As of July 31, the 416 Fire is now 100 percent contained thanks to the steadfast and heroic efforts of so many firefighters and incident managers – as well as cooperation from Mother Nature, who has delivered much-needed rain to our region.
There is a dark side to the precipitation, though, and many folks have already experienced what we know to be a post-fire consequence: flooding with mud and debris flows. These are frightening and powerful episodes for residents and visitors, and have significant effects on homes, property and businesses.
While there is little we can do to prevent the debris flow from the 416 Fire burn scar, we want to be sure the community is aware of the risk as well as the resources available to help in and after future flooding.
While the 416 Fire was still actively burning, the San Juan National Forest brought in a Burned Area Emergency Response team to assess the damage the fire caused to various resources on the forest, as well as to articulate projects the Forest Service could tackle to mitigate the damage to the public lands. One of the primary areas the team focused on was the fire’s intensity and how that affected soils over the 54,129 burned acres.
Intense fire not only denudes vegetation, it also changes soil composition, making it less able to absorb water. The BAER team’s assessment closely examined the fire’s impacts on several drainages in the Animas Valley and discovered that the areas around Tripp Creek, Dyke Canyon, Bell Canyon and Hermosa Creek showed the highest likelihood to produce debris flow during rain storms.
But these things are not necessarily foolproof to predict, and we have seen heavy debris flow from other drainages throughout the second half of July, prompting evacuation of the KOA campground on County Road 250, damaging the train tracks and stranding passengers on the Durango & Silverton Narrow Gauge Railroad, and causing extensive damage to homes and properties. This is amplified by the fact that the amount of time it takes for fire-charred soil and debris to move down a drainage after an inch of rain is about half that it would be in normal, pre-fire circumstances. With very little advanced warning, voluminous materials are moving through drainages, across roads and onto private property.
The stress and anxiety these floods trigger for those in their path are significant and we do everything we can as a county to keep you all informed of any impending risk, and ensure your safety during flood, mud and debris flows. La Plata County Office of Emergency Management and the Sheriff’s Office are working closely with the Durango Fire Protection District and La Plata County Search and Rescue to monitor radar for incoming rain storms and track rainfall at gauges placed above key drainages in the 416 Fire burn scar. This team issues evacuations, assists residents and visitors in leaving at-risk areas, and coordinates with other state and county agencies to clear roads and provide transportation and shelter for those affected by mud, debris and flooding.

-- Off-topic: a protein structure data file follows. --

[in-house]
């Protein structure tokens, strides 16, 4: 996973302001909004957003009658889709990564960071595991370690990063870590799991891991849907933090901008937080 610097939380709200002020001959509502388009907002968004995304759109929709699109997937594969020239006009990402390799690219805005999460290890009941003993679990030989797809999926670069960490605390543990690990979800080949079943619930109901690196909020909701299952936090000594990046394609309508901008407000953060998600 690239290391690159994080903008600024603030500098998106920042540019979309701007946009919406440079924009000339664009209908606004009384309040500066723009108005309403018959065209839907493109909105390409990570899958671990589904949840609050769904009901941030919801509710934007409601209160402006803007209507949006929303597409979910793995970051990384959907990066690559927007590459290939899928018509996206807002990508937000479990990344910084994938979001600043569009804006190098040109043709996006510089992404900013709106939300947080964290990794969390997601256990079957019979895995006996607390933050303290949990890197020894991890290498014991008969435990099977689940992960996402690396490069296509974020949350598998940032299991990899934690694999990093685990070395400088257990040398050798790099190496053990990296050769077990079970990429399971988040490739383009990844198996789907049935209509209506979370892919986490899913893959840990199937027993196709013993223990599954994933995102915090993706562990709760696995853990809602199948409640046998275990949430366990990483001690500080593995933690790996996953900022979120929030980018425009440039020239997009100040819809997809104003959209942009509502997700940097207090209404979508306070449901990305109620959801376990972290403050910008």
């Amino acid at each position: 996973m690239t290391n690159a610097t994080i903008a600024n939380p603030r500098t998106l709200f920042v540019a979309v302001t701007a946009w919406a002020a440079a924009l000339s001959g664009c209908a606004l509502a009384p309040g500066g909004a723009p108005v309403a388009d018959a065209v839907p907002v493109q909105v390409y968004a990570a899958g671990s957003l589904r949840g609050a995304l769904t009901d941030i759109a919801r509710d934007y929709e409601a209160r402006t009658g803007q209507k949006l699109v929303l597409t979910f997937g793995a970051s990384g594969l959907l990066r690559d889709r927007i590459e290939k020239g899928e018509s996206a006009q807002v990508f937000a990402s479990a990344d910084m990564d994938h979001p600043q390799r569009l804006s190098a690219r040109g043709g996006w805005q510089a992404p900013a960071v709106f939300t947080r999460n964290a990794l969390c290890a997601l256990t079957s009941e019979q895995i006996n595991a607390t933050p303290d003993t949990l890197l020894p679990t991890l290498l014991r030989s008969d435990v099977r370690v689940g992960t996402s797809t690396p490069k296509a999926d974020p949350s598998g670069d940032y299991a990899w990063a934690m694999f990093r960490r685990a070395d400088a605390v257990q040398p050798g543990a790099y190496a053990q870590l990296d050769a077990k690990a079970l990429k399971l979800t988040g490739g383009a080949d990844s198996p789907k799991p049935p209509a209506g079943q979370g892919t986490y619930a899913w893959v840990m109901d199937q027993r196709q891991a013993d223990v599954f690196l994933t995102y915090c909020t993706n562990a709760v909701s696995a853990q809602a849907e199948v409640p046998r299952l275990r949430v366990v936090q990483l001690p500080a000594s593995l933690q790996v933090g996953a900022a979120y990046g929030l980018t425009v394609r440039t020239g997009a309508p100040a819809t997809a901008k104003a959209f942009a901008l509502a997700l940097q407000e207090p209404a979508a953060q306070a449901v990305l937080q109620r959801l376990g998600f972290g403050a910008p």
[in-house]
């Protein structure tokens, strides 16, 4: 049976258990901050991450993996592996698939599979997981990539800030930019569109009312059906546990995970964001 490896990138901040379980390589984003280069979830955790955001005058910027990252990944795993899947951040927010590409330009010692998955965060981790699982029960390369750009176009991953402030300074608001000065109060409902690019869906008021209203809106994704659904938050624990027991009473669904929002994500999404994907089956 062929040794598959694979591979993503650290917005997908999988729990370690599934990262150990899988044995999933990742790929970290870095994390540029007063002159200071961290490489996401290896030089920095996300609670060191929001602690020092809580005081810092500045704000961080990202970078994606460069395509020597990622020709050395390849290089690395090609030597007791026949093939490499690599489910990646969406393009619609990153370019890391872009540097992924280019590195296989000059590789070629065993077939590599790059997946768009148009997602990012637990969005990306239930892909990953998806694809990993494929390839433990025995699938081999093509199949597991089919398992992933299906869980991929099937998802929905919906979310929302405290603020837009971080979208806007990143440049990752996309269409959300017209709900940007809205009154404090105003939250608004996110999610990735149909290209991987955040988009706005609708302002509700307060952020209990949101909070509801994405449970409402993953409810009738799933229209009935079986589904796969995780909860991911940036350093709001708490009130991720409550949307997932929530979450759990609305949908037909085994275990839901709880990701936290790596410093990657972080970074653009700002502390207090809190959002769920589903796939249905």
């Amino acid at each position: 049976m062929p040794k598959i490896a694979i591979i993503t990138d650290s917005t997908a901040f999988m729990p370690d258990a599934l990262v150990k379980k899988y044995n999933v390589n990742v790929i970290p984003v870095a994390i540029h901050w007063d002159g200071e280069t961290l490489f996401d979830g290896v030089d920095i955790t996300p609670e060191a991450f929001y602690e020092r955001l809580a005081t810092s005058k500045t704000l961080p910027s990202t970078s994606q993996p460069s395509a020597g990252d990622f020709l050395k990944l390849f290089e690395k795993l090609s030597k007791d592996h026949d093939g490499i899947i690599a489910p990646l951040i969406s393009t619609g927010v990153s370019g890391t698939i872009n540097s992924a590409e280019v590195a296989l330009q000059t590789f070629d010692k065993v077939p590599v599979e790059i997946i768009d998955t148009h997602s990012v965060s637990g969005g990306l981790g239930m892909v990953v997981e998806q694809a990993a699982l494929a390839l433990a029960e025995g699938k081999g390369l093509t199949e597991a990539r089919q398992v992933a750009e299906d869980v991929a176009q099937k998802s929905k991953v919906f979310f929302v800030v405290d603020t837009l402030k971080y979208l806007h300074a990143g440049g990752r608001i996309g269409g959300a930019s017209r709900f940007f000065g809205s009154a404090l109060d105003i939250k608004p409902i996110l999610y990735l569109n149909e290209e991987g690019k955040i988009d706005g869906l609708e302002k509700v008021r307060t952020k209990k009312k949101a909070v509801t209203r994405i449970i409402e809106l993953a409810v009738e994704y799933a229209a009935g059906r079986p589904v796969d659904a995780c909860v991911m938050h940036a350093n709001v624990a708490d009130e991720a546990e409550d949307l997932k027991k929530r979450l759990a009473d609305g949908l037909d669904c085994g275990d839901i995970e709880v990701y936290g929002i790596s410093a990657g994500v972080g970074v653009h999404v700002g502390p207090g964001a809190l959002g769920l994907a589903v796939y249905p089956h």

We have also compiled a list of resources for property owners and the community to use to prepare for and respond to mud and debris flows after the 416 Fire: https://bit.ly/2Mgp7vz. Included in this list – and one we strongly encourage folks to look into – is how to go about acquiring flood insurance through an insurance agent who participates in the National Flood Insurance Program. Flood insurance typically has a 30-day waiting period before policies take effect, but that provision is suspended during flooding that is a result of wildfire. However, you must purchase flood insurance within 60 days of a fire’s containment, which for the 416 Fire was July 31.
Finally, the county is working with the Natural Resources Conservation Service to connect property owners with direct assistance for flood mitigation and recovery through the agency’s Emergency Watershed Protection program. We will be sending out more information about this in the coming weeks, but the NRCS team has been assessing damage and identifying potential projects that the service, working with property owners, can take on to address problem areas below the 416 Fire burn scar. We are hopeful these resources will be available quickly and will share details as they emerge.
The 416 Fire is now contained, but its effects will remain with our community for years to come. As a county, we are committed to keeping our residents and visitors safe and informed as various post-fire effects transpire.
Gwen Lachelt is chairwoman of the La Plata County Board of County Commissioners. Reach her at 382-6219.